It soon became apparent that these letters told the story of a family over a twenty-three year period in the Victorian era. The detailed tale of life is sometimes hard, sometimes happy, sometimes very sad. Here's a short extract from the News and Crier article.
Sarah’s letters are quite heartbreaking: she writes to Allen about the death of Louisa’s son Joe, and about her own son Adrian: “I cannot see him improve. I don’t believe he is worse. I myself am so afraid it might turn to consumption.”
And you know there has been a death when the paper is edged with black.
What sticks with you is their obvious love and respect for each other. It’s touching that, even in ink, their affection has been safeguarded for so long.

Isn't that amazing? Life went on then much as it does today and all that remains are some scraps of paper with a few things that the people wanted to communicate to one another. All those heartaches and joys, all that experience lived, condensed to a few words that were almost lost.

Will anything more than that remain of my physical life a hundred years from now? Probably not!

It brings life into sharp focus, doesn't it. Life is temporary and short, we can take nothing with us when we leave just as we brought nothing on arrival.

Here is something Jesus said two thousand years ago: 'Everyone who drinks this [well] water will be thirsty again, but whoever drinks the water I give them will never thirst. Indeed, the water I give them will become in them a spring of water welling up to eternal life.'

I think that in this short life words like that deserve a second look. What do you think?

(Those words are from the book of John, you can read more online.)

13 October 2011

SOCIETY - Food for free?

OK, who'd like some free, good quality food? Every year in the autumn there's a plentiful supply of free fruit ready for the taking - and almost nobody wants it or even realises it's edible.

Windfall pearsWalking home this afternoon I spotted an ornamental pear on a housing estate. The grass beneath the tree was strewn with little pears, ripe but only about 5 cm long and 3 or 4 cm in diameter. They will lie there until they rot, or the birds eat them, or they're carted away with the fallen leaves by the local authority.

What a waste! I had an empty shopping bag with me so sorted through them picking out undamaged and unbruised fruit. I imagine I took about a kg of fruit altogether. Back home I gave the pears a good wash and then sliced chunks off vertically, avoiding the cores and rejecting any slices with internal browning. No need to peel them, that would be a tedious job with so many small fruit.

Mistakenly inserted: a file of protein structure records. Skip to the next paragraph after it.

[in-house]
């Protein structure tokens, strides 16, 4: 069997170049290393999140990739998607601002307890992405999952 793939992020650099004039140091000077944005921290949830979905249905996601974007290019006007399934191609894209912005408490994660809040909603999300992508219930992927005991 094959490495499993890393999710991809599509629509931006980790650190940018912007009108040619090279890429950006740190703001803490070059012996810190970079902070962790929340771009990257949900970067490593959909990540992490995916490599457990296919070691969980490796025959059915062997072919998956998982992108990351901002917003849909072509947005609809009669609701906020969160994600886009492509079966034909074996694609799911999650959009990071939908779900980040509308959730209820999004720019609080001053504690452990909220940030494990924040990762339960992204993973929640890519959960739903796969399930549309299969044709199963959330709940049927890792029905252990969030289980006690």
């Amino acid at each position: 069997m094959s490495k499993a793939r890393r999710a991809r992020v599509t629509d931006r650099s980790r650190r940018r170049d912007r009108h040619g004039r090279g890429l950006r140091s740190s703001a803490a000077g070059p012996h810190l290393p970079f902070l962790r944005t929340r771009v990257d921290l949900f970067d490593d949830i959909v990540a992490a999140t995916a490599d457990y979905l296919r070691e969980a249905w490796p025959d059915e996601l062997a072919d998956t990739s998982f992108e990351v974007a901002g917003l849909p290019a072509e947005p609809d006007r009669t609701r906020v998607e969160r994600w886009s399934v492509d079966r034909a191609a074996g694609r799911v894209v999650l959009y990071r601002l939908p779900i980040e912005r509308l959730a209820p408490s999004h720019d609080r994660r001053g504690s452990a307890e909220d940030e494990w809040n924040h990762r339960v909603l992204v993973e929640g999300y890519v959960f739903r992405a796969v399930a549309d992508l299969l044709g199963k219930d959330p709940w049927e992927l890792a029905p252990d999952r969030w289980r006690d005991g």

Washed and sliced pearsI filled a medium saucepan with the washed pieces, added some sugar, and stewed them until they were soft; they created a lovely aroma. Then I took them off the heat and pulped them with a blender. Now to taste some. Ah, they had an excellent pear flavour but were distinctly astringent. They would have made good perry, maybe the tree is a perry cultivar or just a seedling from somebody's discarded pear core.

Not to worry, I roughly chopped some dates, stirred them in, and reboiled them for a couple more minutes. I used two or three dates to each tablespoon of pear mash. Check the taste again... Lovely. (Hint: If you find problems of this kind, experiment with small quantities before changing the entire batch.)

The finished crumbleNext I put the fruit in an ovenproof dish and added a crumble topping. I used brown sugar to make the crumble as it has a nice, rich flavour. The finished crumble went into a preheated oven at 180 C, and thirty five minutes later I removed my pear and date dessert from the oven and made a jug of custard. Not exactly free food I suppose, but at least the pears were free. And far more flavour than any pears you could buy at the supermarket.

Some people are anxious about food collected in this way, particularly where wild fruits, leaves or fungi are concerned. Providing you are absolutely certain about the identity of the material there is no need to worry. But please - if you are not sure of what you have - don't eat it.

As far as pears are concerned, the shape of the fruit, its aroma, the slighty gritty flesh, the characteristic leaves, the size and habit of the tree - all these are strong clues to identity. This was a form of Pyrus communis and therefore completely safe.

11 October 2011

IMAGE - Wind damage

(Click the photo for a larger view)

Wind damaged tree in the Riverside Park - Photo taken 11th October 2011